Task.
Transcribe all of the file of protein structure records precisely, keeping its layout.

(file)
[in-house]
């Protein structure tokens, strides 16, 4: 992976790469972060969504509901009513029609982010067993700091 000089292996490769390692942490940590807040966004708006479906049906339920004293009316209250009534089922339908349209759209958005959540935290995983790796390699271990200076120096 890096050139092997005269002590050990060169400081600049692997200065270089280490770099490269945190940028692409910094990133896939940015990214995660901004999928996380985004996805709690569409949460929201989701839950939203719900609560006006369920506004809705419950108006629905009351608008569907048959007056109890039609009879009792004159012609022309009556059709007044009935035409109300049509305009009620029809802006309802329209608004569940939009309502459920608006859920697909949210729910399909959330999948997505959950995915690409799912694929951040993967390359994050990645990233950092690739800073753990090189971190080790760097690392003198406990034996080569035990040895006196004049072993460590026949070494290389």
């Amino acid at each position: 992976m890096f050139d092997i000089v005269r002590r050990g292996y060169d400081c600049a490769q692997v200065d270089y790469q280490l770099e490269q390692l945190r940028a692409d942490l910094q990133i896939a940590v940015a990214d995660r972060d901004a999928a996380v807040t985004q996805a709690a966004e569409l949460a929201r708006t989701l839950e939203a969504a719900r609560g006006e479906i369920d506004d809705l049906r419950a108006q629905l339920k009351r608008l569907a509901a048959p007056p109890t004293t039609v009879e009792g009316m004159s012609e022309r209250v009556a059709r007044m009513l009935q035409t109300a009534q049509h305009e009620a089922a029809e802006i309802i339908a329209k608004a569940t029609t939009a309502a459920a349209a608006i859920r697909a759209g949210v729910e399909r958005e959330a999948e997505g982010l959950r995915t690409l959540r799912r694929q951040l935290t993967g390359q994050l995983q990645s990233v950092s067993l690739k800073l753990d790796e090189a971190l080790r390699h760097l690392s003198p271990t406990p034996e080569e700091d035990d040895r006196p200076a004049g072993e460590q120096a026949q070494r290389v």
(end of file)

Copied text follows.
[in-house]
């Protein structure tokens, strides 16, 4: 992976790469972060969504509901009513029609982010067993700091 000089292996490769390692942490940590807040966004708006479906049906339920004293009316209250009534089922339908349209759209958005959540935290995983790796390699271990200076120096 890096050139092997005269002590050990060169400081600049692997200065270089280490770099490269945190940028692409910094990133896939940015990214995660901004999928996380985004996805709690569409949460929201989701839950939203719900609560006006369920506004809705419950108006629905009351608008569907048959007056109890039609009879009792004159012609022309009556059709007044009935035409109300049509305009009620029809802006309802329209608004569940939009309502459920608006859920697909949210729910399909959330999948997505959950995915690409799912694929951040993967390359994050990645990233950092690739800073753990090189971190080790760097690392003198406990034996080569035990040895006196004049072993460590026949070494290389």
């Amino acid at each position: 992976m890096f050139d092997i000089v005269r002590r050990g292996y060169d400081c600049a490769q692997v200065d270089y790469q280490l770099e490269q390692l945190r940028a692409d942490l910094q990133i896939a940590v940015a990214d995660r972060d901004a999928a996380v807040t985004q996805a709690a966004e569409l949460a929201r708006t989701l839950e939203a969504a719900r609560g006006e479906i369920d506004d809705l049906r419950a108006q629905l339920k009351r608008l569907a509901a048959p007056p109890t004293t039609v009879e009792g009316m004159s012609e022309r209250v009556a059709r007044m009513l009935q035409t109300a009534q049509h305009e009620a089922a029809e802006i309802i339908a329209k608004a569940t029609t939009a309502a459920a349209a608006i859920r697909a759209g949210v729910e399909r958005e959330a999948e997505g982010l959950r995915t690409l959540r799912r694929q951040l935290t993967g390359q994050l995983q990645s990233v950092s067993l690739k800073l753990d790796e090189a971190l080790r390699h760097l690392s003198p271990t406990p034996e080569e700091d035990d040895r006196p200076a004049g072993e460590q120096a026949q070494r290389v």